zinc bottle

Zinc Deficiency

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It has been estimated that the daily minimum requirement of man is approximately 15mg. Scientists say that in the past, good nutrition supplied just that much, mainly because soil was richer in zinc and people made use of galvanized (zinc coated) cooking utensils and water pipes.

Modern man has depleted what was once essentially fertile soil, and modern fertilizing generally provides minerals inadequately.

Dr. Pfeiffer states that soil depletion is more severe than generally recognized. "Many factors decrease the effective zinc in food and water in modern society. If the plant, grain, fruit or nut has enough zinc from the soil, then we will have a normal zinc level."

Modern food processing also removes zinc. Milling reduces the zinc level of wheat flour by 80 percent, cornstarch contains considerably less zinc than corn meal and frozen vegetables such as frozen peas, broccoli or spinach have been treated with the chelating agent EDTA, which not only makes the vegetables look bright green, but also removes zinc as well as calcium and manganese. Whatever trace of these essential minerals is left after commercial food processing, we often discard after cooking and pour down the drain, for much of it remains in the cooking water.

To make matters worse, copper antagonizes zinc, and since much of our water is known to be high in copper (thanks to copper plumbing), the already inadequate zinc intake will be counteracted and decreased even more. This explains why people generally have a high copper level and a zinc deficiency at the same time.

It has also been found that meals served in cafeterias, hospitals and other institutions have extremely low zinc contents and eating such diets, over a period of time, most likely results in a more severe zinc deficiency.

Zinc deficiency symptoms such as white spots on fingernails are not only the result of an inadequate diet, however. An increased estrogen ingestion, as is the case when taking contraceptive pills, raises serum copper and consequently lowers serum zinc. As Dr. Pfeiffer points out, the hormone level is closely related to a woman’s nail condition and when men take estrogen, for instance, their nails soon become weak and brittle.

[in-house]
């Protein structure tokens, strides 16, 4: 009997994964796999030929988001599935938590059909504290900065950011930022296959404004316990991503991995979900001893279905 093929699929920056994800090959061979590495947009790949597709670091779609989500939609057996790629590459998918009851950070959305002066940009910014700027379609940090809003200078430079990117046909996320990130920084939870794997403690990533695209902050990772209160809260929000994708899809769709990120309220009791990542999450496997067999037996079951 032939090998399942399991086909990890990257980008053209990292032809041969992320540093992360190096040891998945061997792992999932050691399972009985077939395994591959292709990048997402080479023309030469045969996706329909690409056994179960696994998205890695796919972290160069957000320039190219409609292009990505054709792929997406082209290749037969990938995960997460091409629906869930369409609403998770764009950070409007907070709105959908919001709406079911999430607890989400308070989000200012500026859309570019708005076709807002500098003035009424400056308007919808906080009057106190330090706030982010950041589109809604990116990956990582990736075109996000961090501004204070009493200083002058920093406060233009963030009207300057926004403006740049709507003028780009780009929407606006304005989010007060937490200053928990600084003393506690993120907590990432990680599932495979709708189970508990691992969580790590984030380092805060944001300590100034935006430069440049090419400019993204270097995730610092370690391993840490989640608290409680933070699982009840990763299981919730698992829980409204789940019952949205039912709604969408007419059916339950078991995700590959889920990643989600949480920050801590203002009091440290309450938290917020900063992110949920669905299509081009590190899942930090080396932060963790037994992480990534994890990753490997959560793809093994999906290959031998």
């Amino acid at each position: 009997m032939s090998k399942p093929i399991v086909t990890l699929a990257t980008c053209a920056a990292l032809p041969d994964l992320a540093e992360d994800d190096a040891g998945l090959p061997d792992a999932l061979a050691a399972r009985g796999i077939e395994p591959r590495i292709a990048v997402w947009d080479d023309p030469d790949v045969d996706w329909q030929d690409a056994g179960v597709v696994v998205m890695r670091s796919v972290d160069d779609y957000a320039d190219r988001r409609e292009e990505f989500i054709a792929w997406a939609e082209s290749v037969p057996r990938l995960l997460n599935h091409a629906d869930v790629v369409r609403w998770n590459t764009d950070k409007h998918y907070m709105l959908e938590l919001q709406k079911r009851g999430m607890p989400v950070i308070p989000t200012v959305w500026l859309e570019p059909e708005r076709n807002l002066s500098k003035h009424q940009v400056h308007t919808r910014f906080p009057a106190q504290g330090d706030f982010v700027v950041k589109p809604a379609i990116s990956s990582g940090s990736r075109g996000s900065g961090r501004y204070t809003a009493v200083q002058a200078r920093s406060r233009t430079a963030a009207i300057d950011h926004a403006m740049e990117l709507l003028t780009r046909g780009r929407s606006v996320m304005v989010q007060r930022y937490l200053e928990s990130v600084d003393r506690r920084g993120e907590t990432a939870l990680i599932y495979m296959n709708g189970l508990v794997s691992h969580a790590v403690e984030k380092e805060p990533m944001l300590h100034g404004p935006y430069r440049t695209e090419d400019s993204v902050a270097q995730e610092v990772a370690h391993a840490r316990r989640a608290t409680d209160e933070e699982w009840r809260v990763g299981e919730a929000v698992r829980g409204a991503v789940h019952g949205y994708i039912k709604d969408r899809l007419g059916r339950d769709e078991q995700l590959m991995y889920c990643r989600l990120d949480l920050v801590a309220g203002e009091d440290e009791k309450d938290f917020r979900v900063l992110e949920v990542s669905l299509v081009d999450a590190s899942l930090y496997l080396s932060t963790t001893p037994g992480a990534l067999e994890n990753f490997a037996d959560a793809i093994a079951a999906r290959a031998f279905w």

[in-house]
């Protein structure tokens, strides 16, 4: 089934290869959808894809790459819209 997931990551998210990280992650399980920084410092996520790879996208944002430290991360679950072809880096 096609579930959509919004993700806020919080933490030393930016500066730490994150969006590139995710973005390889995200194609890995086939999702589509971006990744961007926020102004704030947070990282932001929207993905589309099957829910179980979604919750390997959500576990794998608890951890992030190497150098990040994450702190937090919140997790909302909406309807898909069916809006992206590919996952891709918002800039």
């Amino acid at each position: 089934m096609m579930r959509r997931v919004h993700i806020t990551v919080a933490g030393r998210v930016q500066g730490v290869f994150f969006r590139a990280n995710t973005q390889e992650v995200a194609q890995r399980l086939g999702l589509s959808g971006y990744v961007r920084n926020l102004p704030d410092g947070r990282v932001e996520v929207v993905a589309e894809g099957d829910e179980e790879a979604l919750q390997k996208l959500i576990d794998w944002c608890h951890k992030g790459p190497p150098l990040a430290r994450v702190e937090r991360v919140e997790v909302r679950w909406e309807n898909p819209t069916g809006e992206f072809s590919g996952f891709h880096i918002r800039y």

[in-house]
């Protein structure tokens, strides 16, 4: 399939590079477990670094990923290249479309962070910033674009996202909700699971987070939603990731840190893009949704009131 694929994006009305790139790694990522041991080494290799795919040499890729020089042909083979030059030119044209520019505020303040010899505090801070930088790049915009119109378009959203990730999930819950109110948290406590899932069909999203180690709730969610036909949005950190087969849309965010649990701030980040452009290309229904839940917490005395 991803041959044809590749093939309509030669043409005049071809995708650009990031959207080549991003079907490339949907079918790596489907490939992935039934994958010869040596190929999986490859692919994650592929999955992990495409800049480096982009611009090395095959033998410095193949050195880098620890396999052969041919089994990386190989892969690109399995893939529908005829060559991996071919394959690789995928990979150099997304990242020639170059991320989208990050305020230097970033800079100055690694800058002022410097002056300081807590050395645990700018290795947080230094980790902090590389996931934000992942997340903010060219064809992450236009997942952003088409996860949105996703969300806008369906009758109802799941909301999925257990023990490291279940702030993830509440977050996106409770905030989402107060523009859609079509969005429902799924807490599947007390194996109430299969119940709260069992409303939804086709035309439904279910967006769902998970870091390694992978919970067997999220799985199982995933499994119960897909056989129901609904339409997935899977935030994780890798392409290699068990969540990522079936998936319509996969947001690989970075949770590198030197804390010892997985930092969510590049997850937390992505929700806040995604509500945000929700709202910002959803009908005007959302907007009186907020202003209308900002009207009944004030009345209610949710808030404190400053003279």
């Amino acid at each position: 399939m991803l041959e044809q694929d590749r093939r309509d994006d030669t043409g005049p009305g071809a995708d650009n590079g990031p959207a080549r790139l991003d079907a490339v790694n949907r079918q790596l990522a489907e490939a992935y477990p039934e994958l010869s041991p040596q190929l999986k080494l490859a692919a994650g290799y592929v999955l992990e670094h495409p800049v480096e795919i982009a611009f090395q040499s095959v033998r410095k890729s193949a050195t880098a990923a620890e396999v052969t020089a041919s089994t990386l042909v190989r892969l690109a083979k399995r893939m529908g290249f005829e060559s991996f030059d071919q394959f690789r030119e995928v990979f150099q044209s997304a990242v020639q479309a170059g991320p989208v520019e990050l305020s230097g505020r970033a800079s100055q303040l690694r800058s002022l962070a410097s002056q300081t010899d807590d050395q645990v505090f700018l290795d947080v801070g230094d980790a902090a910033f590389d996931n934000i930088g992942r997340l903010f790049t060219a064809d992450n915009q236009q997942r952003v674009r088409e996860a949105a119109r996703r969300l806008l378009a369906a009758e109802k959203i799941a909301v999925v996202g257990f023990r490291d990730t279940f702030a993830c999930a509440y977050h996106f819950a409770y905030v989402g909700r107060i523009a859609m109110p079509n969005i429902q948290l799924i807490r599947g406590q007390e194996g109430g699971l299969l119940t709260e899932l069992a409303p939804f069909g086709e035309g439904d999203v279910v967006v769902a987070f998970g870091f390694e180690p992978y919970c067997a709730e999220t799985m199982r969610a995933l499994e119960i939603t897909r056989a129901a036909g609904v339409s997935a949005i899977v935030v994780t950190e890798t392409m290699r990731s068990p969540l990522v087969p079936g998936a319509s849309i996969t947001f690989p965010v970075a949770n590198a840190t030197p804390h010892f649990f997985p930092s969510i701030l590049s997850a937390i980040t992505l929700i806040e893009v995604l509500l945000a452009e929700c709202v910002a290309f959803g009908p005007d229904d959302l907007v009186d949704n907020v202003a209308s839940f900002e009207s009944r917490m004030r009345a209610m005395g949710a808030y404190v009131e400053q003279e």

Menstrual periods, which indicate a change in hormone levels, cause a drop in serum zinc and a rise in serum copper, which results in a rhythmic pattern of white spots as can be seen in the illustration.

Serious colds, virus infections, or other severe stresses also cause a loss of zinc, resulting in nail abnormalities such as white spots and furrows.

Fasting contributes to and exaggerates a zinc deficiency. Only a day or two of fasting has been known to cause white spots on nails.

An adult’s nail growth is 0.104mm to 0.108mm per day; it takes approximately four weeks to notice the white spot that has been caused by today’s zinc deficiency or injury and 51/2 to 6 months pass before an adult’s nail is completely replaced. Considering this, it is quite possible to determine whether the white spot patterns follow the regular monthly cycle, or are the result of irregularities, such as occasional fastings, health problems or a perpetual zinc deficiency.

Again, improving your diet should take care of the problem. The best sources of zinc are milk, oysters, herrings and clams; pork and beef liver contain considerable amounts, and so does lamb and beef. Chicken is also rich in zinc. The plant foods highest in zinc are: wheat bran, whole grains, nuts and green leafy vegetables. Many fruits contain zinc, but again, the actual level depends on the soil in which they were grown and that goes for all foods.

Animals that are fed a poor diet will also be poor mineral sources and especially in the case of a zinc deficiency. The obvious answer is mineral supplementation. Improve your diet and, by the end of summer, your nails should be healthy and beautiful.

Sources
Bestways – June 1979, page 97

Available in Tablets